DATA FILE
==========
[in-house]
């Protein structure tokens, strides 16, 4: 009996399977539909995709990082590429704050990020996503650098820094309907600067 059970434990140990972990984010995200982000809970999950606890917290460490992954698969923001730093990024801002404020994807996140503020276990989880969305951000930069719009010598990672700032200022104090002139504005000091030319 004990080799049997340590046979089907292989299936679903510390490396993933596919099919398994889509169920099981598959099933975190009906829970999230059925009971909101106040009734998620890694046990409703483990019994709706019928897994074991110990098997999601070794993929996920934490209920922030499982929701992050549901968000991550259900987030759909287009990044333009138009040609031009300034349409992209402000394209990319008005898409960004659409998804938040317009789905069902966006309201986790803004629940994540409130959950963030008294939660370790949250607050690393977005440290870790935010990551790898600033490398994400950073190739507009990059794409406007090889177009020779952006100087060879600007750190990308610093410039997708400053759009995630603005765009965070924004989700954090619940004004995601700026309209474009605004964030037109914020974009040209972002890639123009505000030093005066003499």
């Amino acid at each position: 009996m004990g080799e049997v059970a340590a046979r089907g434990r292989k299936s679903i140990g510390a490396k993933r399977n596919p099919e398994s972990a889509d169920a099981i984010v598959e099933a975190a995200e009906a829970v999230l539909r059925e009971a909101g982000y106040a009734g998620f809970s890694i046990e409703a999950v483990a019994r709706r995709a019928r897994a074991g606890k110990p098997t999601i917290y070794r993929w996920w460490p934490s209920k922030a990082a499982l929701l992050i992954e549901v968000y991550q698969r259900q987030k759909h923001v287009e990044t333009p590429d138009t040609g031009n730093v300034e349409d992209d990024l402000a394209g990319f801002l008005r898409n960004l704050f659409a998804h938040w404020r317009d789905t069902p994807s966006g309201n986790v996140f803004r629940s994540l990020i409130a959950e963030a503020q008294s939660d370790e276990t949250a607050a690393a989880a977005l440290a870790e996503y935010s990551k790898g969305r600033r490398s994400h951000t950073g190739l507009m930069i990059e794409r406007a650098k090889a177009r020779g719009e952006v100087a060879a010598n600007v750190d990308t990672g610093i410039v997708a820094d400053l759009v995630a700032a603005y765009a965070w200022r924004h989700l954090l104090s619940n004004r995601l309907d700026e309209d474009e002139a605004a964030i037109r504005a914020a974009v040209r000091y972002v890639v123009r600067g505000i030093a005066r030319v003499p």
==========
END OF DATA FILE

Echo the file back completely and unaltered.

[in-house]
């Protein structure tokens, strides 16, 4: 009996399977539909995709990082590429704050990020996503650098820094309907600067 059970434990140990972990984010995200982000809970999950606890917290460490992954698969923001730093990024801002404020994807996140503020276990989880969305951000930069719009010598990672700032200022104090002139504005000091030319 004990080799049997340590046979089907292989299936679903510390490396993933596919099919398994889509169920099981598959099933975190009906829970999230059925009971909101106040009734998620890694046990409703483990019994709706019928897994074991110990098997999601070794993929996920934490209920922030499982929701992050549901968000991550259900987030759909287009990044333009138009040609031009300034349409992209402000394209990319008005898409960004659409998804938040317009789905069902966006309201986790803004629940994540409130959950963030008294939660370790949250607050690393977005440290870790935010990551790898600033490398994400950073190739507009990059794409406007090889177009020779952006100087060879600007750190990308610093410039997708400053759009995630603005765009965070924004989700954090619940004004995601700026309209474009605004964030037109914020974009040209972002890639123009505000030093005066003499």
């Amino acid at each position: 009996m004990g080799e049997v059970a340590a046979r089907g434990r292989k299936s679903i140990g510390a490396k993933r399977n596919p099919e398994s972990a889509d169920a099981i984010v598959e099933a975190a995200e009906a829970v999230l539909r059925e009971a909101g982000y106040a009734g998620f809970s890694i046990e409703a999950v483990a019994r709706r995709a019928r897994a074991g606890k110990p098997t999601i917290y070794r993929w996920w460490p934490s209920k922030a990082a499982l929701l992050i992954e549901v968000y991550q698969r259900q987030k759909h923001v287009e990044t333009p590429d138009t040609g031009n730093v300034e349409d992209d990024l402000a394209g990319f801002l008005r898409n960004l704050f659409a998804h938040w404020r317009d789905t069902p994807s966006g309201n986790v996140f803004r629940s994540l990020i409130a959950e963030a503020q008294s939660d370790e276990t949250a607050a690393a989880a977005l440290a870790e996503y935010s990551k790898g969305r600033r490398s994400h951000t950073g190739l507009m930069i990059e794409r406007a650098k090889a177009r020779g719009e952006v100087a060879a010598n600007v750190d990308t990672g610093i410039v997708a820094d400053l759009v995630a700032a603005y765009a965070w200022r924004h989700l954090l104090s619940n004004r995601l309907d700026e309209d474009e002139a605004a964030i037109r504005a914020a974009v040209r000091y972002v890639v123009r600067g505000i030093a005066r030319v003499p």